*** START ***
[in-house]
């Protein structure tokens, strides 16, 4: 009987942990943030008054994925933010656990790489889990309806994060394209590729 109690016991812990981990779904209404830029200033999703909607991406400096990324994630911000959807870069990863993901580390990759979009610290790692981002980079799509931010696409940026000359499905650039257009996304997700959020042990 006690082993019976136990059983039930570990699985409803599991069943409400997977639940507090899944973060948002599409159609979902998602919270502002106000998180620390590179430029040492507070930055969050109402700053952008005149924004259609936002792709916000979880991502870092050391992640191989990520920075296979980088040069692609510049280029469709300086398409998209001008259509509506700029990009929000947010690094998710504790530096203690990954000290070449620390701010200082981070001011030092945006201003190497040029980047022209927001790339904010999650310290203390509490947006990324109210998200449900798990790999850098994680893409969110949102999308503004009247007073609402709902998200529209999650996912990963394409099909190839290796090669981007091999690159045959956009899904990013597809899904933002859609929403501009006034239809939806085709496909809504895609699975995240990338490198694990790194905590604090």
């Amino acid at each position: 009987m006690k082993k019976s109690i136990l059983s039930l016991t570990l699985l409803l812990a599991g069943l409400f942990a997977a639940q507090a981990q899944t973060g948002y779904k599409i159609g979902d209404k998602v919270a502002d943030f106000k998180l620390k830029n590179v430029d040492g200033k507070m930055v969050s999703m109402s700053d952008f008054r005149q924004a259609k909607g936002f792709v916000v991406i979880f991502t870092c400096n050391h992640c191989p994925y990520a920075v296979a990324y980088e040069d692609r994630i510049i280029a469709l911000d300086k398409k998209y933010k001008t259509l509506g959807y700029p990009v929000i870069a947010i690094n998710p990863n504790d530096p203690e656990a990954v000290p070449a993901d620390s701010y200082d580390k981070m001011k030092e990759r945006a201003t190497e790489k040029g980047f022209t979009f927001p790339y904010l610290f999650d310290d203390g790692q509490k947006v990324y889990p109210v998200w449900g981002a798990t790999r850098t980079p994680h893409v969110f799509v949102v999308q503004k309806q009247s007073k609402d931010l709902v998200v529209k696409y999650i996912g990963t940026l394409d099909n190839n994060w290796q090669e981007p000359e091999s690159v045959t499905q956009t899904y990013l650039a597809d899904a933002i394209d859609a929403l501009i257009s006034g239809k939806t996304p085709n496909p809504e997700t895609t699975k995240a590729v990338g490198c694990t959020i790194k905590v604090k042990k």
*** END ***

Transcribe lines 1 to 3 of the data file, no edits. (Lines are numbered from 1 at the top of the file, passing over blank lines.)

[in-house]
């Protein structure tokens, strides 16, 4: 009987942990943030008054994925933010656990790489889990309806994060394209590729 109690016991812990981990779904209404830029200033999703909607991406400096990324994630911000959807870069990863993901580390990759979009610290790692981002980079799509931010696409940026000359499905650039257009996304997700959020042990 006690082993019976136990059983039930570990699985409803599991069943409400997977639940507090899944973060948002599409159609979902998602919270502002106000998180620390590179430029040492507070930055969050109402700053952008005149924004259609936002792709916000979880991502870092050391992640191989990520920075296979980088040069692609510049280029469709300086398409998209001008259509509506700029990009929000947010690094998710504790530096203690990954000290070449620390701010200082981070001011030092945006201003190497040029980047022209927001790339904010999650310290203390509490947006990324109210998200449900798990790999850098994680893409969110949102999308503004009247007073609402709902998200529209999650996912990963394409099909190839290796090669981007091999690159045959956009899904990013597809899904933002859609929403501009006034239809939806085709496909809504895609699975995240990338490198694990790194905590604090």
């Amino acid at each position: 009987m006690k082993k019976s109690i136990l059983s039930l016991t570990l699985l409803l812990a599991g069943l409400f942990a997977a639940q507090a981990q899944t973060g948002y779904k599409i159609g979902d209404k998602v919270a502002d943030f106000k998180l620390k830029n590179v430029d040492g200033k507070m930055v969050s999703m109402s700053d952008f008054r005149q924004a259609k909607g936002f792709v916000v991406i979880f991502t870092c400096n050391h992640c191989p994925y990520a920075v296979a990324y980088e040069d692609r994630i510049i280029a469709l911000d300086k398409k998209y933010k001008t259509l509506g959807y700029p990009v929000i870069a947010i690094n998710p990863n504790d530096p203690e656990a990954v000290p070449a993901d620390s701010y200082d580390k981070m001011k030092e990759r945006a201003t190497e790489k040029g980047f022209t979009f927001p790339y904010l610290f999650d310290d203390g790692q509490k947006v990324y889990p109210v998200w449900g981002a798990t790999r850098t980079p994680h893409v969110f799509v949102v999308q503004k309806q009247s007073k609402d931010l709902v998200v529209k696409y999650i996912g990963t940026l394409d099909n190839n994060w290796q090669e981007p000359e091999s690159v045959t499905q956009t899904y990013l650039a597809d899904a933002i394209d859609a929403l501009i257009s006034g239809k939806t996304p085709n496909p809504e997700t895609t699975k995240a590729v990338g490198c694990t959020i790194k905590v604090k042990k």